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Persistent sadness gives way to vibrant, happy life

From the March 2011 issue of The Christian Science Journal

What does Christian Science mean to me? So much. First, it stopped my crying.

In my teens and early 20s, I was generally sad and sometimes felt hopeless. I would often cry for no apparent reason, sometimes for two or three days at a time. Depression, which in hindsight it appears I was struggling with, was not yet seen as an illness, and drugs for it were not yet common. “Snap out of it!” was a common refrain from the people around me. But I couldn’t seem to do that.

I’d grown up attending a Christian Science Sunday School. Feeling in my teens like a general misfit in the world around me, and thinking that my association with Christian Science was a big part of that, I stopped attending. Still, life often felt heavy and hard.

At one point, I found myself arguing with my college roommate, a very close friend. Feeling bad about it, I turned away and put my face to the window. I knew that I could not continue to live, at least not the life I had. It was too hard and there was no point. In that moment, I was ready to change. And change came. 

The next week, my roommate welcomed a non-denominational Christian Bible study group into our apartment. I joined in, hoping for prayer that would help me. Questions came up about Christian Science that I could not answer, so I decided to go to a meeting of the Christian Science Organization (CSO) on my campus, just once, to answer the questions and leave Christian Science behind for good.

But at the CSO meeting, I felt a sense of home to a degree I’d never felt before. Fellow students told how they were solving, through study and prayer, the same types of problems I faced.
 I kept going to these weekly meetings, studied the weekly Christian Science Bible Lessons, and began attending church. My life started to change. I began to see myself in a different way. I was learning that I was spiritual and had value.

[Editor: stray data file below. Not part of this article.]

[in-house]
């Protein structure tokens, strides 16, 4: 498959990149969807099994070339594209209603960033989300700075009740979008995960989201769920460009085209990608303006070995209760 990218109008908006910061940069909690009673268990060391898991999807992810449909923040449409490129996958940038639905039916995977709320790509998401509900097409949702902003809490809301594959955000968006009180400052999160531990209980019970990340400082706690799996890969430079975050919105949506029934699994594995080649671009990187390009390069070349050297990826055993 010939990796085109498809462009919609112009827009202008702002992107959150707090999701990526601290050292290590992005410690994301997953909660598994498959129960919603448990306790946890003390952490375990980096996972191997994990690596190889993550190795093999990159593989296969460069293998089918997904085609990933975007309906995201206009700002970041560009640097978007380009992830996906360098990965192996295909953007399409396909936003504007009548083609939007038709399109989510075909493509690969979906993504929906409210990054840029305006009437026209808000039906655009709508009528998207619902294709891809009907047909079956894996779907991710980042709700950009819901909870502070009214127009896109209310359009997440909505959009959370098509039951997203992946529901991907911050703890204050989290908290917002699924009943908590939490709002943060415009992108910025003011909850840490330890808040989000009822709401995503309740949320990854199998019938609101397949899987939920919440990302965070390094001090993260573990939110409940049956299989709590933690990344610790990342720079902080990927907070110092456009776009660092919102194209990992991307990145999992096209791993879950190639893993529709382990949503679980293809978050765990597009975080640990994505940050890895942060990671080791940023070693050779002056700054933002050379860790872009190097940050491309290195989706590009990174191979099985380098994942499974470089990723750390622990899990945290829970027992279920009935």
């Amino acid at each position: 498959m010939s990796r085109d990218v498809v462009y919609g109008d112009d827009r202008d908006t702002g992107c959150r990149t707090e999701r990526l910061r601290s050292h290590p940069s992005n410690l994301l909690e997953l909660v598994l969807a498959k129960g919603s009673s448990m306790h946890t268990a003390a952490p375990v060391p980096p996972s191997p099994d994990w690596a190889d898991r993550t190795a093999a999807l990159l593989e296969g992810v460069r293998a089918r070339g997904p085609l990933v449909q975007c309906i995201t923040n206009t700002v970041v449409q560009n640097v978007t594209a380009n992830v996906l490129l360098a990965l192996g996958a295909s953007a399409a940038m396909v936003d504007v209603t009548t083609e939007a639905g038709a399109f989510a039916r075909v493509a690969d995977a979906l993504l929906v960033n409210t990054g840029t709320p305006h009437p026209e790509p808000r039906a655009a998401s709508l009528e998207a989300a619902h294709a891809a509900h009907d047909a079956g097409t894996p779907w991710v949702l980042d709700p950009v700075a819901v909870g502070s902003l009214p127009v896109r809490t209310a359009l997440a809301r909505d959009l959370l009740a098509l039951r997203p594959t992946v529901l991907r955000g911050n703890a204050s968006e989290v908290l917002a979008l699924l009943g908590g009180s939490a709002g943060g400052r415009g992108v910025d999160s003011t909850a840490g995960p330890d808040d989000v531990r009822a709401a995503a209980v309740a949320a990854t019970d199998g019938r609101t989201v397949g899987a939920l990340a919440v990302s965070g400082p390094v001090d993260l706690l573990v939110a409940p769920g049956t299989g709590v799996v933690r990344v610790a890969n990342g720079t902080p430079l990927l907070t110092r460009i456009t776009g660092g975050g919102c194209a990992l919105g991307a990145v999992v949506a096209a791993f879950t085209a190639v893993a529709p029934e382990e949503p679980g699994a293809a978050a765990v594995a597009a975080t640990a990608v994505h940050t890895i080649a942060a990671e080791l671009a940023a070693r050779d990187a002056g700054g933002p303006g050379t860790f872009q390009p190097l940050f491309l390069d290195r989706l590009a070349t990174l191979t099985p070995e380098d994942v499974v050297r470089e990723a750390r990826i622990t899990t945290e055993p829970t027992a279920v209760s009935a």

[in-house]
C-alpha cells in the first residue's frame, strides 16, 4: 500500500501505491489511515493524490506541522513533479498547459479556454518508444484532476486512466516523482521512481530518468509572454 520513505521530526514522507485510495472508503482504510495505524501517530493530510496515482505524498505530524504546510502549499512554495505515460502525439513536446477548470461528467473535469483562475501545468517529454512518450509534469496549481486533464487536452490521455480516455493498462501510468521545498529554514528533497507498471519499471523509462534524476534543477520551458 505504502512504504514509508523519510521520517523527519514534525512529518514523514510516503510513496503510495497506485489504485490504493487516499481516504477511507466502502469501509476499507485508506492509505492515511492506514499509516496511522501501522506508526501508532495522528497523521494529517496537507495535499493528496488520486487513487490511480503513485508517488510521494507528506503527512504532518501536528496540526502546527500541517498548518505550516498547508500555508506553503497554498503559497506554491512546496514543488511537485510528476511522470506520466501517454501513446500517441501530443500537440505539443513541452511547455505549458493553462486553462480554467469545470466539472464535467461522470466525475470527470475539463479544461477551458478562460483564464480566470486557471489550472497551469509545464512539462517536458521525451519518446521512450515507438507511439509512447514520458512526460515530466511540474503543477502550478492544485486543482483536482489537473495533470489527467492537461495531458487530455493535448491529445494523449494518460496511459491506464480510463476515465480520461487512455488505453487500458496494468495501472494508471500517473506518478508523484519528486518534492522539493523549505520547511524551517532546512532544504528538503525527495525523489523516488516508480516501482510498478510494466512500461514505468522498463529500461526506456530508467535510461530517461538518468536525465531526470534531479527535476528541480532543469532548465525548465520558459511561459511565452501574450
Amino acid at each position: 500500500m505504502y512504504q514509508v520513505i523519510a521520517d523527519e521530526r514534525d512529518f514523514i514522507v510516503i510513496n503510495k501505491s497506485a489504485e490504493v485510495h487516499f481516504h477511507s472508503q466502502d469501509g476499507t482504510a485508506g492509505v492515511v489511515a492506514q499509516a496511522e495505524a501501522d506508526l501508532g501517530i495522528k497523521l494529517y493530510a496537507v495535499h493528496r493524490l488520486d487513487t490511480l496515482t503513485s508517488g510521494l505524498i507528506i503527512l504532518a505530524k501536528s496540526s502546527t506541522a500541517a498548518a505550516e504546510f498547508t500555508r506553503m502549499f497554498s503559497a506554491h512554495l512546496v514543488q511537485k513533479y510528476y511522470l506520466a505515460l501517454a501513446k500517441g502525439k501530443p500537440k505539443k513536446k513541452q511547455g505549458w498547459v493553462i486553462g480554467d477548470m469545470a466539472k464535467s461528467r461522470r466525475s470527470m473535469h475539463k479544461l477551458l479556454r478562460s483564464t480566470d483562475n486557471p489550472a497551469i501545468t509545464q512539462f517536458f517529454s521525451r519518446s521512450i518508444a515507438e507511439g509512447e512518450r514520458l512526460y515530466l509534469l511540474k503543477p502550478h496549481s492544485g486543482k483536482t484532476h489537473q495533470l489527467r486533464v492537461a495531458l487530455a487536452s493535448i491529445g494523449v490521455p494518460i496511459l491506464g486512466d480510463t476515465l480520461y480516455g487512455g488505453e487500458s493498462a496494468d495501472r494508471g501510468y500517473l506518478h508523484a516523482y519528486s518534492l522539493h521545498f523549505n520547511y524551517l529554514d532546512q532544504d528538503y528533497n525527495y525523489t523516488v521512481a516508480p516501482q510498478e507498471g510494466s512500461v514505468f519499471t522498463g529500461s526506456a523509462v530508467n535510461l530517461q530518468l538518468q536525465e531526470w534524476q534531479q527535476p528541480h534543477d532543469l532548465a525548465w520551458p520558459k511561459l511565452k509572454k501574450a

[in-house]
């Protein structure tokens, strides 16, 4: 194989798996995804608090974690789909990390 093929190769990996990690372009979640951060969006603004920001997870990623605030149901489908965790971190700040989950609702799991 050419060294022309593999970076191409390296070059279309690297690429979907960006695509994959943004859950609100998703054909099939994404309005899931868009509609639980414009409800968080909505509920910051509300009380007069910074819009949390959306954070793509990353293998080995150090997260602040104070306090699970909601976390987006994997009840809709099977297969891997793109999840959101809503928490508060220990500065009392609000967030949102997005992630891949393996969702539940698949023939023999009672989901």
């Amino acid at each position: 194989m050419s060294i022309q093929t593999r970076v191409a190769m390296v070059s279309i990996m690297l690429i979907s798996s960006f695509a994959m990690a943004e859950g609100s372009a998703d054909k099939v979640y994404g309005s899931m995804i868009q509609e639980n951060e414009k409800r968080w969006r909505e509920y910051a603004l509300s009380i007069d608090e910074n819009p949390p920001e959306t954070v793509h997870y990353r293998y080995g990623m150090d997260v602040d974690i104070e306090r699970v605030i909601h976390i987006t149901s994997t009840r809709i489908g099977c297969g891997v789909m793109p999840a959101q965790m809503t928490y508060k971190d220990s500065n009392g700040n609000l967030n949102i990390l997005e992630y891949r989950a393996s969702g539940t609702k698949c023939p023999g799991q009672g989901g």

Three events stand out. A couple of months after my first CSO meeting, I was in the campus bookstore and saw a poster that said, “I live for weekends.” Instantly I thought, “What a sad way to live!” In that moment I saw a big change in me. All my life I’d thought, When I get through today, this week, that homework assignment, that exam, and so on, then I will be happy. The problem was, there was always another thing to get through, and happiness was always deferred. Seeing that poster, I could see a better way. Instead of living through my life, I could live my life. I could be happy every day and find good in every event. This was a brand new idea to me.

A second event centered around mid-afternoon emotional dips, when I would feel particularly useless. Sometimes I would nap and, as long as I could remember, I would wake up feeling depressed and hopeless. One afternoon, when I experienced this, I began to read through the Bible Lesson and to think in terms of all things—all matter—as being insubstantial, and of God as being All, and of all that He made as substantial. Less than an hour later, my mood had completely reversed. Deep sadness was gone and I wanted to go outside and skip and sing! I was in awe! Before long, these mood dips stopped altogether. 

A third incident illustrates the role of Church in my life and in this healing. I came home from church on a Sunday, and my roommate asked about my boyfriend. I didn’t have one. She repeatedly insisted that I did. She said that I was always happy when I came home from church, and a secret boyfriend was the only reason she could think of! It certainly was true that I was happy. No matter how I felt on a given day, going to church, opening the Bible and Science and Health, or attending a CSO meeting always left me feeling better. I was finding out that I was good, that I had reason to hope and to live, in a way that another person could never give me. I was finding out that God is real and cares for my life. He had given me a church that gave me a sense of belonging and answered my questions in a way that was thoroughly satisfying and endlessly uplifting.

It’s been many years since this healing. Challenges still come, but I no longer have the deep, persistent sadness that I used to live with. I’m truly happy.

More in this issue / March 2011


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